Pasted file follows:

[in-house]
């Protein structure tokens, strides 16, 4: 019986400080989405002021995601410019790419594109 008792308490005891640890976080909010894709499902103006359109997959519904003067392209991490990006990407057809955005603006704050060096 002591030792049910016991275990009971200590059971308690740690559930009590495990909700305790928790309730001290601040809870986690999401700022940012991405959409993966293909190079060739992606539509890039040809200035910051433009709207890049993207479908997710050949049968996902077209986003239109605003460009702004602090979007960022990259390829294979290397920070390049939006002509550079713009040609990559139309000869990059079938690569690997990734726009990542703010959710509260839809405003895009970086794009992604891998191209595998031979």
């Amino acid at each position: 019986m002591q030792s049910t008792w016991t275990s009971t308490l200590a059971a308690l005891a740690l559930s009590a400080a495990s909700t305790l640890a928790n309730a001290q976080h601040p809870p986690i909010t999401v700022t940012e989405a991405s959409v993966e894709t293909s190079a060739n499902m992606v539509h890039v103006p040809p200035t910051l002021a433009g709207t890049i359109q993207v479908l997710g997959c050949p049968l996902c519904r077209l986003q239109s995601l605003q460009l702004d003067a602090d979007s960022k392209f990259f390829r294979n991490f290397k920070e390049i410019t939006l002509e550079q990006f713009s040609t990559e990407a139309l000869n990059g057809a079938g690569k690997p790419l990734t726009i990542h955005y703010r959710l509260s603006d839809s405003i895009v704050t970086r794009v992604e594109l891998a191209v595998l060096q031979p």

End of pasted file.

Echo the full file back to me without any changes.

[in-house]
């Protein structure tokens, strides 16, 4: 019986400080989405002021995601410019790419594109 008792308490005891640890976080909010894709499902103006359109997959519904003067392209991490990006990407057809955005603006704050060096 002591030792049910016991275990009971200590059971308690740690559930009590495990909700305790928790309730001290601040809870986690999401700022940012991405959409993966293909190079060739992606539509890039040809200035910051433009709207890049993207479908997710050949049968996902077209986003239109605003460009702004602090979007960022990259390829294979290397920070390049939006002509550079713009040609990559139309000869990059079938690569690997990734726009990542703010959710509260839809405003895009970086794009992604891998191209595998031979």
């Amino acid at each position: 019986m002591q030792s049910t008792w016991t275990s009971t308490l200590a059971a308690l005891a740690l559930s009590a400080a495990s909700t305790l640890a928790n309730a001290q976080h601040p809870p986690i909010t999401v700022t940012e989405a991405s959409v993966e894709t293909s190079a060739n499902m992606v539509h890039v103006p040809p200035t910051l002021a433009g709207t890049i359109q993207v479908l997710g997959c050949p049968l996902c519904r077209l986003q239109s995601l605003q460009l702004d003067a602090d979007s960022k392209f990259f390829r294979n991490f290397k920070e390049i410019t939006l002509e550079q990006f713009s040609t990559e990407a139309l000869n990059g057809a079938g690569k690997p790419l990734t726009i990542h955005y703010r959710l509260s603006d839809s405003i895009v704050t970086r794009v992604e594109l891998a191209v595998l060096q031979p």